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As long as Wall Street keeps churning out the sausages, most investors would prefer not to look too closely at what goes into them. In any case, there is precious little disclosure on the packet.
One ingredient on display, however, is value-at-risk. Broadly, VAR measures the maximum loss a bank could take in its proprietary trading business on any given day at a certain level of confidence. Based on proprietary models and tending to understate the level of risk during periods of illiquidity – such as now – VAR is an imperfect statistic.
Still, it can yield useful insights, as demonstrated in Tuesday’s results from the Street’s shiniest sausage machine: Goldman Sachs. In the second quarter, Goldman made just less than $20 in net revenue from its fixed income, currency and commodities and equities trading businesses for every $1 of net VAR exposure – down almost 30 per cent quarter-on-quarter and down 45 per cent on the average for the previous 12 months.
VAR has crept up even as FICC and equity trading revenues have declined. In other words, the risk of potential losses has risen as markets have turned rougher. Although numbers are not directly comparable, a similar trend can be seen elsewhere on Wall Street. For example, JPMorgan’s proprietary trading revenues per dollar of VAR have declined since early 2007 and have turned negative.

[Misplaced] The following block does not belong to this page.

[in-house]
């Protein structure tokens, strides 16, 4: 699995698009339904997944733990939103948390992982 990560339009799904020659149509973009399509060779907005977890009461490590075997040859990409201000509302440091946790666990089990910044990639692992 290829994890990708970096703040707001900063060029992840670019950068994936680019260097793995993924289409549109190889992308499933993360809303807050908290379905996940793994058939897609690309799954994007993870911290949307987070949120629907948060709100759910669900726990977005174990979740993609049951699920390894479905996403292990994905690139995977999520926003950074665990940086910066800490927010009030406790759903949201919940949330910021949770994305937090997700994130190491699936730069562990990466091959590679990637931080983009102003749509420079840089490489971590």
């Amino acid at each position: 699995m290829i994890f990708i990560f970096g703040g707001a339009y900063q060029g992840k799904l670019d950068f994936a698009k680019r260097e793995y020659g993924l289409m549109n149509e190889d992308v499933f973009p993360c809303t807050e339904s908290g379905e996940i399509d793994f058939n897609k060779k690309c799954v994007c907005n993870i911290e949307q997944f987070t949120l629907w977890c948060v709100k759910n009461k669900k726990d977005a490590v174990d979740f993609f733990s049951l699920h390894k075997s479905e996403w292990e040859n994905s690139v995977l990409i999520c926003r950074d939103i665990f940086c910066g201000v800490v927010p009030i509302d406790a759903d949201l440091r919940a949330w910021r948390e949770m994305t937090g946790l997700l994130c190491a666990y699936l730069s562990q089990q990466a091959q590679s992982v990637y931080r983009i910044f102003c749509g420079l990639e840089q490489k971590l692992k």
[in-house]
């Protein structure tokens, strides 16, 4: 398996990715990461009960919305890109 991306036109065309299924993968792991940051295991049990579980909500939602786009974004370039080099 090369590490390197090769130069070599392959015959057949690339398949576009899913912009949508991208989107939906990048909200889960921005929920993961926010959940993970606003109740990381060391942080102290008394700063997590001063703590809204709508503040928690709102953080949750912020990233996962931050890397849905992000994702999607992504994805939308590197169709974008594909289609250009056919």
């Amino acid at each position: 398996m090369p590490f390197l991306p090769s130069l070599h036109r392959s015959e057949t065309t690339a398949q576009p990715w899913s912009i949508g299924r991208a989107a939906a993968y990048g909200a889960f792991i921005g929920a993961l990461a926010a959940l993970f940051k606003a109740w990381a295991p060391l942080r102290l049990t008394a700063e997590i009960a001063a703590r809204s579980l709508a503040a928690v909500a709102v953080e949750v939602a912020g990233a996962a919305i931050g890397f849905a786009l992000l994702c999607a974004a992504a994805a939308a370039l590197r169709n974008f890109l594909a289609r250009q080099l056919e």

The lesson for investors is that the stellar black box revenues that have juiced Wall Street’s profits in recent years have become a riskier proposition. In that context, Goldman’s better record in avoiding blow-ups should inspire some faith. Above all, VAR numbers should not be treated in isolation. Taken as a whole, Goldman deserves kudos for reporting a 20 per cent return on equity in a quarter that claimed Bear Stearns and ravaged Lehman Brothers.
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